As for the chloramines, yes it is a compound of ammonia and chlorine, however, just like chlorine (though at a much slower rate) it will eventually remove itself from water. During this process it's possible for the compound to become unstable and allow the chlorine to burn off while the ammonia remains. This will result in a positive ammonia test right out of the tap. Also due to all of the other chemicals that are in our "fresh" water supply, just like using Amquel+ or Prime, it is possible that certain chemicals are combining to break the chloramine bond and the result is free ammonia out of the tap. Messed up I know, but definitely a reason to get bottled water!
Yep... well at least they can here in the US, not sure if they have restrictions in other parts of the world. And yes as you said they use chloramine because it's more stable, in other words it wont just go away if you leave a bucket out for 24 hour like chlorine will. It will eventually degrade though and that is why you can find ammonia in your tap water, because the bond between the chlorine and ammonia broke up. Either naturally or because of the introduction of another chemical that was more attractive to one the chlorine part of the compound. So it split apart to join that other chemical leaving the ammonia all by itself. The best way to find out if you have it in your tap is to test for ammonia right out of your tap. If you get a positive reading then you have something contributing to it.tan.b said:...how do you know when you start getting chloramine in your tap water?...can they just change over one day and not tell us?
I found very little info about aqua plus other then it says it gets rid of chlorine and chloramines. The only question I have about that is how? They don't mention getting rid of ammonia, so how do they "get rid of chloramines" without dealing with the ammonia? They may simply be breaking the bond of chloramine which makes it chlorine and ammonia separate. Yes that is in fact "getting rid of the chloramines" but then it will only deal with the chlorine and not touch the ammonia. I'm not saying that it's not working as they state, it's just that I'm leery about their wording. Also it says it has a "sedative effect" to help against stress, that also bothers me a bit as it sounds like they are drugging the fish. I'm not sure if Prime or Amquel+ is available in the UK, but I have heard of another called "Safe Guard" from a company called King British, that does mention getting rid of the ammonia after breaking up the chloramines. Not saying go out and buy it, but just voicing a concern. If the bottle you have says something different then the very little I could find on the web then that is a different story.tan.b said:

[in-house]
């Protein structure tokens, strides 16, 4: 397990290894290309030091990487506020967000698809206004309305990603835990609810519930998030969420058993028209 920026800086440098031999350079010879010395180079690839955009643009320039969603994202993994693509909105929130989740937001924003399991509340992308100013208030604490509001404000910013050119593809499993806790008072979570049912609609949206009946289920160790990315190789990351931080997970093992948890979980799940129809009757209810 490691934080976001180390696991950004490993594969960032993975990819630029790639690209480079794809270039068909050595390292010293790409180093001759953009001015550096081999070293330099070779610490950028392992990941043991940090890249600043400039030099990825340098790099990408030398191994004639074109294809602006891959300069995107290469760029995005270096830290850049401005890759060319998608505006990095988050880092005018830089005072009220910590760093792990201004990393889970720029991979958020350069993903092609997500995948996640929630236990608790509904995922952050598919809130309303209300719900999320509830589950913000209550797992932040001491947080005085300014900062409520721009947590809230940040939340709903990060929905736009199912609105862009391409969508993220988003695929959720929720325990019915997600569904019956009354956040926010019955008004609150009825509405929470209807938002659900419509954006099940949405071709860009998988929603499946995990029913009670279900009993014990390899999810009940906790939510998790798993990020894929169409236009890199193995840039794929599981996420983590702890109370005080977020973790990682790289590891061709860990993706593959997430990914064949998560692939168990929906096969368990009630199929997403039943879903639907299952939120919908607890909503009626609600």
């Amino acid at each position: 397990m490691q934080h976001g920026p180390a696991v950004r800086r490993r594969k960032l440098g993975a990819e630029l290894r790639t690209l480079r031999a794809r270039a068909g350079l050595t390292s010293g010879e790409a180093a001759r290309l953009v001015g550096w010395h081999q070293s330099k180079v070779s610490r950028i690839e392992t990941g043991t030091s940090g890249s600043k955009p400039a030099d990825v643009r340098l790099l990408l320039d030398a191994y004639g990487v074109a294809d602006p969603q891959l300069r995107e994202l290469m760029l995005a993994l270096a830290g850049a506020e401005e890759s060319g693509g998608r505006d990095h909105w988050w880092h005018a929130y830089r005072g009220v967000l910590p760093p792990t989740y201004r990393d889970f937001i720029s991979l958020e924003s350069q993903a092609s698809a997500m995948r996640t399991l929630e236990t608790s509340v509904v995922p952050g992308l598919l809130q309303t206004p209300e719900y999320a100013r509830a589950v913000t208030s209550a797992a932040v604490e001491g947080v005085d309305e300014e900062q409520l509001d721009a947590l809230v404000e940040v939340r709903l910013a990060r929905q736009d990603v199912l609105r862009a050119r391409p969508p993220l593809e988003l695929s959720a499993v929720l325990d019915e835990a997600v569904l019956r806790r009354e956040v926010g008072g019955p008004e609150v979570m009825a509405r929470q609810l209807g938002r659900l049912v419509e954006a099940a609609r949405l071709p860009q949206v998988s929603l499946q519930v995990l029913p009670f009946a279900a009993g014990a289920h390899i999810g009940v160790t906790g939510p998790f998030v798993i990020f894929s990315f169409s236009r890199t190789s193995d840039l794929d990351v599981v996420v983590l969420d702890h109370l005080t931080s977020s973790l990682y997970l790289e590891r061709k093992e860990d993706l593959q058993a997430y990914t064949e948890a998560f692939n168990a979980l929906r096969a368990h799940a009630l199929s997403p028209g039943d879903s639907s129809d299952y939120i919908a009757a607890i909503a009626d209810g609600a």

I wouldn't count on the rain water as a good source of bacteria - at least not the kind we want. In that quote I posted I think the gentleman was guessing on that one. Since bacteria are everywhere in the air, no doubt some land on a rain drop, but I have my doubts they're the type of nitrifying bacteria we want in our tanks. There was also a heated discussion in that thread (which I got involved in LOL) where someone said it would be good to throw soil in the tank as soil has a ton of nitrifying bacteria. I have no doubt it does, but again - it's not the kind we want. If it was that easy there would be no need for products like Bio-Spira, Bio Zyme, etc. Based on the above quoted information, tap water may be the best source of the bacteria we want, but very few get through the water treatment plants, and they multilpy very slowly. Anyway, I'm WAY off topic now!tan.b said:WOW!!! glad i didnt ask on that forum!!! very informative though! ;D
well, as you guys said, for the sake of a few pence, and my piece of mind, i'll keep adding my de-chlorinator too!! dare i even ask whether rainwater is suitable as that should have loads of bacteria and no chlorine? does it carry pathogenic bacteria though?